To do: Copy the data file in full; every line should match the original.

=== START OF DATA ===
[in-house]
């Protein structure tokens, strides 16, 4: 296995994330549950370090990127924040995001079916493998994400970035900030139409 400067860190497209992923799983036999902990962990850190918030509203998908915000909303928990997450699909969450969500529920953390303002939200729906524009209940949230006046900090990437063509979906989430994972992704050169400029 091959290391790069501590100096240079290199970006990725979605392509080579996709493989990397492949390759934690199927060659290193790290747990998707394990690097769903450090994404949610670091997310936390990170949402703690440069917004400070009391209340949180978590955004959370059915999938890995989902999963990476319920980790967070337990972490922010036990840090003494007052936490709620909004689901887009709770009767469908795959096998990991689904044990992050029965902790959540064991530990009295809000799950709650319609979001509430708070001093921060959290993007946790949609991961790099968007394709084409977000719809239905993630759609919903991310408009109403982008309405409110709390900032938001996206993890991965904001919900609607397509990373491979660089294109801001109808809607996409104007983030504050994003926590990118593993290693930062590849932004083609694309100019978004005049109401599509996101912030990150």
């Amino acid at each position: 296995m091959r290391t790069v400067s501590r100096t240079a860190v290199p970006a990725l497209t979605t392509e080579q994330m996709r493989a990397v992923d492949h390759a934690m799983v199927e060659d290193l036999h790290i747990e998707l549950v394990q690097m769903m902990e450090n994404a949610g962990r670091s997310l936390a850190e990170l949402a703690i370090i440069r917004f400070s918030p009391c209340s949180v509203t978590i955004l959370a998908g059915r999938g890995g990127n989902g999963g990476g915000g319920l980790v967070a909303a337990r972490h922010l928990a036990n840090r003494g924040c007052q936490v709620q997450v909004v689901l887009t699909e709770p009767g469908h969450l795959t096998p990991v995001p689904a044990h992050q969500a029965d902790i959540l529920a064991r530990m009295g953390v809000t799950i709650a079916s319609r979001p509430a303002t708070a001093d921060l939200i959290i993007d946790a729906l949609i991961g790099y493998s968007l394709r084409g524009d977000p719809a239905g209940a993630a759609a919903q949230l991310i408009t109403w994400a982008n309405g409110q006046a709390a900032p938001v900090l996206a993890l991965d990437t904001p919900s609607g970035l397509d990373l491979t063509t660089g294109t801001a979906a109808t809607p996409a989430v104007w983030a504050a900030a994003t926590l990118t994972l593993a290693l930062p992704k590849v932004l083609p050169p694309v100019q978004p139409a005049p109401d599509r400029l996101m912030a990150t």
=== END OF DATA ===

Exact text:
[in-house]
């Protein structure tokens, strides 16, 4: 296995994330549950370090990127924040995001079916493998994400970035900030139409 400067860190497209992923799983036999902990962990850190918030509203998908915000909303928990997450699909969450969500529920953390303002939200729906524009209940949230006046900090990437063509979906989430994972992704050169400029 091959290391790069501590100096240079290199970006990725979605392509080579996709493989990397492949390759934690199927060659290193790290747990998707394990690097769903450090994404949610670091997310936390990170949402703690440069917004400070009391209340949180978590955004959370059915999938890995989902999963990476319920980790967070337990972490922010036990840090003494007052936490709620909004689901887009709770009767469908795959096998990991689904044990992050029965902790959540064991530990009295809000799950709650319609979001509430708070001093921060959290993007946790949609991961790099968007394709084409977000719809239905993630759609919903991310408009109403982008309405409110709390900032938001996206993890991965904001919900609607397509990373491979660089294109801001109808809607996409104007983030504050994003926590990118593993290693930062590849932004083609694309100019978004005049109401599509996101912030990150």
């Amino acid at each position: 296995m091959r290391t790069v400067s501590r100096t240079a860190v290199p970006a990725l497209t979605t392509e080579q994330m996709r493989a990397v992923d492949h390759a934690m799983v199927e060659d290193l036999h790290i747990e998707l549950v394990q690097m769903m902990e450090n994404a949610g962990r670091s997310l936390a850190e990170l949402a703690i370090i440069r917004f400070s918030p009391c209340s949180v509203t978590i955004l959370a998908g059915r999938g890995g990127n989902g999963g990476g915000g319920l980790v967070a909303a337990r972490h922010l928990a036990n840090r003494g924040c007052q936490v709620q997450v909004v689901l887009t699909e709770p009767g469908h969450l795959t096998p990991v995001p689904a044990h992050q969500a029965d902790i959540l529920a064991r530990m009295g953390v809000t799950i709650a079916s319609r979001p509430a303002t708070a001093d921060l939200i959290i993007d946790a729906l949609i991961g790099y493998s968007l394709r084409g524009d977000p719809a239905g209940a993630a759609a919903q949230l991310i408009t109403w994400a982008n309405g409110q006046a709390a900032p938001v900090l996206a993890l991965d990437t904001p919900s609607g970035l397509d990373l491979t063509t660089g294109t801001a979906a109808t809607p996409a989430v104007w983030a504050a900030a994003t926590l990118t994972l593993a290693l930062p992704k590849v932004l083609p050169p694309v100019q978004p139409a005049p109401d599509r400029l996101m912030a990150t």